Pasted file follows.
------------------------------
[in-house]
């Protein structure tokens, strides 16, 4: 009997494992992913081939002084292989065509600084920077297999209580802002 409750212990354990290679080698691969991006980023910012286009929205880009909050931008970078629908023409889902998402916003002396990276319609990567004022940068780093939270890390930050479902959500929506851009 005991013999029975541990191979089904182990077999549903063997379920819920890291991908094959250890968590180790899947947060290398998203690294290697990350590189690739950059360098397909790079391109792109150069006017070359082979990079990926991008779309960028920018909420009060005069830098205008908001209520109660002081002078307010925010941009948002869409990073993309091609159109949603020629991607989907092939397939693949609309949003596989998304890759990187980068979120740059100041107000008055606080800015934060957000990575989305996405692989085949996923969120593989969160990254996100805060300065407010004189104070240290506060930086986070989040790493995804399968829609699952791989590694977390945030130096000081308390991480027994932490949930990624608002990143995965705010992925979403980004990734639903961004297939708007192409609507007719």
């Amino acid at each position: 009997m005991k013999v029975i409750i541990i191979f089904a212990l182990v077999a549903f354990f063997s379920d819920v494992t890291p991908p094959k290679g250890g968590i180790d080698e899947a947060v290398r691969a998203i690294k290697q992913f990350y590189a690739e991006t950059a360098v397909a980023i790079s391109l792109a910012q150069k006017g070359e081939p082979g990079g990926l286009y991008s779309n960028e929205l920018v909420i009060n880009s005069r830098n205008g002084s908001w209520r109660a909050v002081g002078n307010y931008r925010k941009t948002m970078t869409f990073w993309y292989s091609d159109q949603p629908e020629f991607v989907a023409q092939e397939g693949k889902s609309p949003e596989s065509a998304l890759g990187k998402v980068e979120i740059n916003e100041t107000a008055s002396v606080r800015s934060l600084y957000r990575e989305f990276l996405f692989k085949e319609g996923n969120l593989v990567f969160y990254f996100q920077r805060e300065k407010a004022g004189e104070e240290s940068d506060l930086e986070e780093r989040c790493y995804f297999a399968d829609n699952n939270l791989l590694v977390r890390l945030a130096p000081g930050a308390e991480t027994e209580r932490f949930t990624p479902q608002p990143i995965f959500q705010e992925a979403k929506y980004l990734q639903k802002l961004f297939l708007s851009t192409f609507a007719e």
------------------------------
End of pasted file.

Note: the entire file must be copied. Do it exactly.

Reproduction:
[in-house]
């Protein structure tokens, strides 16, 4: 009997494992992913081939002084292989065509600084920077297999209580802002 409750212990354990290679080698691969991006980023910012286009929205880009909050931008970078629908023409889902998402916003002396990276319609990567004022940068780093939270890390930050479902959500929506851009 005991013999029975541990191979089904182990077999549903063997379920819920890291991908094959250890968590180790899947947060290398998203690294290697990350590189690739950059360098397909790079391109792109150069006017070359082979990079990926991008779309960028920018909420009060005069830098205008908001209520109660002081002078307010925010941009948002869409990073993309091609159109949603020629991607989907092939397939693949609309949003596989998304890759990187980068979120740059100041107000008055606080800015934060957000990575989305996405692989085949996923969120593989969160990254996100805060300065407010004189104070240290506060930086986070989040790493995804399968829609699952791989590694977390945030130096000081308390991480027994932490949930990624608002990143995965705010992925979403980004990734639903961004297939708007192409609507007719």
């Amino acid at each position: 009997m005991k013999v029975i409750i541990i191979f089904a212990l182990v077999a549903f354990f063997s379920d819920v494992t890291p991908p094959k290679g250890g968590i180790d080698e899947a947060v290398r691969a998203i690294k290697q992913f990350y590189a690739e991006t950059a360098v397909a980023i790079s391109l792109a910012q150069k006017g070359e081939p082979g990079g990926l286009y991008s779309n960028e929205l920018v909420i009060n880009s005069r830098n205008g002084s908001w209520r109660a909050v002081g002078n307010y931008r925010k941009t948002m970078t869409f990073w993309y292989s091609d159109q949603p629908e020629f991607v989907a023409q092939e397939g693949k889902s609309p949003e596989s065509a998304l890759g990187k998402v980068e979120i740059n916003e100041t107000a008055s002396v606080r800015s934060l600084y957000r990575e989305f990276l996405f692989k085949e319609g996923n969120l593989v990567f969160y990254f996100q920077r805060e300065k407010a004022g004189e104070e240290s940068d506060l930086e986070e780093r989040c790493y995804f297999a399968d829609n699952n939270l791989l590694v977390r890390l945030a130096p000081g930050a308390e991480t027994e209580r932490f949930t990624p479902q608002p990143i995965f959500q705010e992925a979403k929506y980004l990734q639903k802002l961004f297939l708007s851009t192409f609507a007719e």